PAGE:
On the North Rim again

(If you do not see a video window above, go to: http://www.youtube.com/watch?v=D-R1TzA9hdw)

On the north rim of Grand Canyon

My wife and I, along with several family members, recently drove from Las Vegas to the North Rim of the Grand Canyon in northern Arizona. For me, it was the first time in over 45 years I have been there, and in some ways, it was a bit of a pilgrimage.

But first, please note the canyon itself quickly bankrupts any decent writer of adjectives: It is spectacular, awesome, inspiring . . . on and on. Those of you who have been there know what I’m talking about. The rest of you simply have to see it for yourself, then struggle to share its majesty with others.

Getting there: From Vegas, we drove on Interstate-15 through another magnificent canyon, albeit one that’s much smaller — the Virgin River Gorge — en route to St. George, Utah. If you never make it to the Grand Canyon, the Virgin River Gorge gives all passengers a worthy introduction to the erosive power of tectonic shifts and flowing water over geologic eons on clearly visible, brilliantly colored strata [with a side-bar thanks to my geology 101 prof of so many years ago].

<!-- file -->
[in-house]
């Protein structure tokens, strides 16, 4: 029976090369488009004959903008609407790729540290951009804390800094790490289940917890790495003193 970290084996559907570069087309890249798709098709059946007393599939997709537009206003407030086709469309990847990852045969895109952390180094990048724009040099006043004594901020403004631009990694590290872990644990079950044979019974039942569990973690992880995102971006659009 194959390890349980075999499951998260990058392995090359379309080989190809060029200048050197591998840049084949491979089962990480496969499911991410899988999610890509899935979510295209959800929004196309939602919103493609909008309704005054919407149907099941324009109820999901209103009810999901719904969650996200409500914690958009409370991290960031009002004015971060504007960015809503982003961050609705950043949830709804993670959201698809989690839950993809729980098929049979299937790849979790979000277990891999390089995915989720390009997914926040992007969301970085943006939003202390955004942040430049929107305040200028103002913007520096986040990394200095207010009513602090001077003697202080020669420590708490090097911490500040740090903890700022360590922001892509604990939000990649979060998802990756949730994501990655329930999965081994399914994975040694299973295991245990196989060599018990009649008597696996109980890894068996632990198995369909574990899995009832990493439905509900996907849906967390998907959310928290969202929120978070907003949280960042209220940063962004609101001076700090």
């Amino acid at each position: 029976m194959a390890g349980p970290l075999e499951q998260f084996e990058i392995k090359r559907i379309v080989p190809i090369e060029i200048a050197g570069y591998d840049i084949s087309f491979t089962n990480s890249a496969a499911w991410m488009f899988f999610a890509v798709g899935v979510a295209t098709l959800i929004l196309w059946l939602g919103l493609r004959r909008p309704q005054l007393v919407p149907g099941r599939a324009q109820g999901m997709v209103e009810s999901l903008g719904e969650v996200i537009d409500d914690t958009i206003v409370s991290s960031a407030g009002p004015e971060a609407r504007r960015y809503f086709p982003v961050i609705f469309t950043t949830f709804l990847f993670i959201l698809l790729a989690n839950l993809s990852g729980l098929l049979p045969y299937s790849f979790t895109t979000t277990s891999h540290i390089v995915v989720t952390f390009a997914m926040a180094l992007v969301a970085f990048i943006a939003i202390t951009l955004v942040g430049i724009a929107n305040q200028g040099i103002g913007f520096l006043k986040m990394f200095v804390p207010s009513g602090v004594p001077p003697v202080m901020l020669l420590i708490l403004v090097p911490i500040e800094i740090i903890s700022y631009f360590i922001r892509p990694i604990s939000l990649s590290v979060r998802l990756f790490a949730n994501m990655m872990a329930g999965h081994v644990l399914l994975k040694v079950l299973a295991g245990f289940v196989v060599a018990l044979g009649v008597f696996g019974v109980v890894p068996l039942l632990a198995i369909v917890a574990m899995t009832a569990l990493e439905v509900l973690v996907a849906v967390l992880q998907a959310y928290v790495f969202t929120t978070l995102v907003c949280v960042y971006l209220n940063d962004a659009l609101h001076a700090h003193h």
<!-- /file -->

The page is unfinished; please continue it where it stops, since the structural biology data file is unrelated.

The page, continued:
We stopped briefly at Costco in St. George to stock up our cooler — and watch as well the large numbers of senior retirees who were eating lunch there, plus a couple of FLDS women in their distinctive wardrobe from nearby Colorado City. St. George is normally just as hot as Las Vegas, so we didn’t mind heading up the I-15 a few minutes later, taking Exit 16 to Hurricane, which local folks pronounce something like HER-uh-kin. The junction there with UT-59 became the first of many two-lane highways throughout the Southwest that pass along the most beautiful red-rock country in the world… Or perhaps because we live in a place famed for its own natural beauty, it’s just that the starkly compelling canyonlands are so different from our own familiar surroundings that they seem so appealing.

Long ago I made the decision that Hawaii would be my home, but having grown up in Salt Lake City and spent time as a boy in southern Utah’s canyonlands [while there is a Canyonlands National Park in southern Utah, my use of the lowercase ‘c’ here indicates the natural wonders of the entire region], the multi-hued mesas and rock formations strike a familiar chord of wonder (as in wonderful) in my heart.